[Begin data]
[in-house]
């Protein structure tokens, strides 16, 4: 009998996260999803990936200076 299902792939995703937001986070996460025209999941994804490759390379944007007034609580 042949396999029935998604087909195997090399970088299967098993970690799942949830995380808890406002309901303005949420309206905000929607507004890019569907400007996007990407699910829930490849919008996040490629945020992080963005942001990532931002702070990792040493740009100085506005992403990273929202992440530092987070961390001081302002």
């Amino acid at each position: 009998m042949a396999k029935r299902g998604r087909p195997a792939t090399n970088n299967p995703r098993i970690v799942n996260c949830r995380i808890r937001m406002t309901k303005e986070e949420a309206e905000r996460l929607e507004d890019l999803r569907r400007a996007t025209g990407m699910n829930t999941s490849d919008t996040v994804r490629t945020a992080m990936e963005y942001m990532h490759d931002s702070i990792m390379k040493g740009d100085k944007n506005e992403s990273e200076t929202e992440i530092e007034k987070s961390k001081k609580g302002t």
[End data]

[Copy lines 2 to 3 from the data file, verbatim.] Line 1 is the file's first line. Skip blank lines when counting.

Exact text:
């Protein structure tokens, strides 16, 4: 009998996260999803990936200076 299902792939995703937001986070996460025209999941994804490759390379944007007034609580 042949396999029935998604087909195997090399970088299967098993970690799942949830995380808890406002309901303005949420309206905000929607507004890019569907400007996007990407699910829930490849919008996040490629945020992080963005942001990532931002702070990792040493740009100085506005992403990273929202992440530092987070961390001081302002």
């Amino acid at each position: 009998m042949a396999k029935r299902g998604r087909p195997a792939t090399n970088n299967p995703r098993i970690v799942n996260c949830r995380i808890r937001m406002t309901k303005e986070e949420a309206e905000r996460l929607e507004d890019l999803r569907r400007a996007t025209g990407m699910n829930t999941s490849d919008t996040v994804r490629t945020a992080m990936e963005y942001m990532h490759d931002s702070i990792m390379k040493g740009d100085k944007n506005e992403s990273e200076t929202e992440i530092e007034k987070s961390k001081k609580g302002t």